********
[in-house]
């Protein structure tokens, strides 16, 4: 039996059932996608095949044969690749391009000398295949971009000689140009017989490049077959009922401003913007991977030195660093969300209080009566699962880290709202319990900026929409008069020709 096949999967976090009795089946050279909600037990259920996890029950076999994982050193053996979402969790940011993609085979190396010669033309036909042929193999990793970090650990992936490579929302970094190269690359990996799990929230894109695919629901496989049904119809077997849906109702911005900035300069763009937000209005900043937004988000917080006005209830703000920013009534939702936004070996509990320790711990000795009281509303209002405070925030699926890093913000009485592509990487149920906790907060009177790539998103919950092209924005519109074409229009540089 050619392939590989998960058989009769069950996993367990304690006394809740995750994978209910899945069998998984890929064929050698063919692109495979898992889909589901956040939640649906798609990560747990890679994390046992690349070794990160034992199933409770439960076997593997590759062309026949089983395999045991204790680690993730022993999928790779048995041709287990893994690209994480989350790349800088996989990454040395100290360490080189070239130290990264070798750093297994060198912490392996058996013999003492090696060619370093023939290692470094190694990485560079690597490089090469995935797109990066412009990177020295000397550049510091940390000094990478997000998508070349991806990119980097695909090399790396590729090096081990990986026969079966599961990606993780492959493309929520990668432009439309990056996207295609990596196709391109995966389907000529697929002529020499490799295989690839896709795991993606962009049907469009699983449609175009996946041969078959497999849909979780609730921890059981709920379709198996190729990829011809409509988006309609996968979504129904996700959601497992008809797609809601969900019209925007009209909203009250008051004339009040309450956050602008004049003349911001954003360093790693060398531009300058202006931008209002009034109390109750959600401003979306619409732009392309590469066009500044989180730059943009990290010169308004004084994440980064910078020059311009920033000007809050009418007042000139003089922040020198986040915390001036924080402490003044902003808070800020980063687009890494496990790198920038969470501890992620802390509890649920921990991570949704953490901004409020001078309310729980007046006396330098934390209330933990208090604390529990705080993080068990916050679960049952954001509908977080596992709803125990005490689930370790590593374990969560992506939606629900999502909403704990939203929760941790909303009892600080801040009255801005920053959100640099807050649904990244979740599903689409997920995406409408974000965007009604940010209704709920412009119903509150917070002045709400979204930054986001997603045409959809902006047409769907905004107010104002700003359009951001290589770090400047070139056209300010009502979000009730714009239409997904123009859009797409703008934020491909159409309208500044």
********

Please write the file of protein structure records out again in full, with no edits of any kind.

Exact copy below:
[in-house]
């Protein structure tokens, strides 16, 4: 039996059932996608095949044969690749391009000398295949971009000689140009017989490049077959009922401003913007991977030195660093969300209080009566699962880290709202319990900026929409008069020709 096949999967976090009795089946050279909600037990259920996890029950076999994982050193053996979402969790940011993609085979190396010669033309036909042929193999990793970090650990992936490579929302970094190269690359990996799990929230894109695919629901496989049904119809077997849906109702911005900035300069763009937000209005900043937004988000917080006005209830703000920013009534939702936004070996509990320790711990000795009281509303209002405070925030699926890093913000009485592509990487149920906790907060009177790539998103919950092209924005519109074409229009540089 050619392939590989998960058989009769069950996993367990304690006394809740995750994978209910899945069998998984890929064929050698063919692109495979898992889909589901956040939640649906798609990560747990890679994390046992690349070794990160034992199933409770439960076997593997590759062309026949089983395999045991204790680690993730022993999928790779048995041709287990893994690209994480989350790349800088996989990454040395100290360490080189070239130290990264070798750093297994060198912490392996058996013999003492090696060619370093023939290692470094190694990485560079690597490089090469995935797109990066412009990177020295000397550049510091940390000094990478997000998508070349991806990119980097695909090399790396590729090096081990990986026969079966599961990606993780492959493309929520990668432009439309990056996207295609990596196709391109995966389907000529697929002529020499490799295989690839896709795991993606962009049907469009699983449609175009996946041969078959497999849909979780609730921890059981709920379709198996190729990829011809409509988006309609996968979504129904996700959601497992008809797609809601969900019209925007009209909203009250008051004339009040309450956050602008004049003349911001954003360093790693060398531009300058202006931008209002009034109390109750959600401003979306619409732009392309590469066009500044989180730059943009990290010169308004004084994440980064910078020059311009920033000007809050009418007042000139003089922040020198986040915390001036924080402490003044902003808070800020980063687009890494496990790198920038969470501890992620802390509890649920921990991570949704953490901004409020001078309310729980007046006396330098934390209330933990208090604390529990705080993080068990916050679960049952954001509908977080596992709803125990005490689930370790590593374990969560992506939606629900999502909403704990939203929760941790909303009892600080801040009255801005920053959100640099807050649904990244979740599903689409997920995406409408974000965007009604940010209704709920412009119903509150917070002045709400979204930054986001997603045409959809902006047409769907905004107010104002700003359009951001290589770090400047070139056209300010009502979000009730714009239409997904123009859009797409703008934020491909159409309208500044």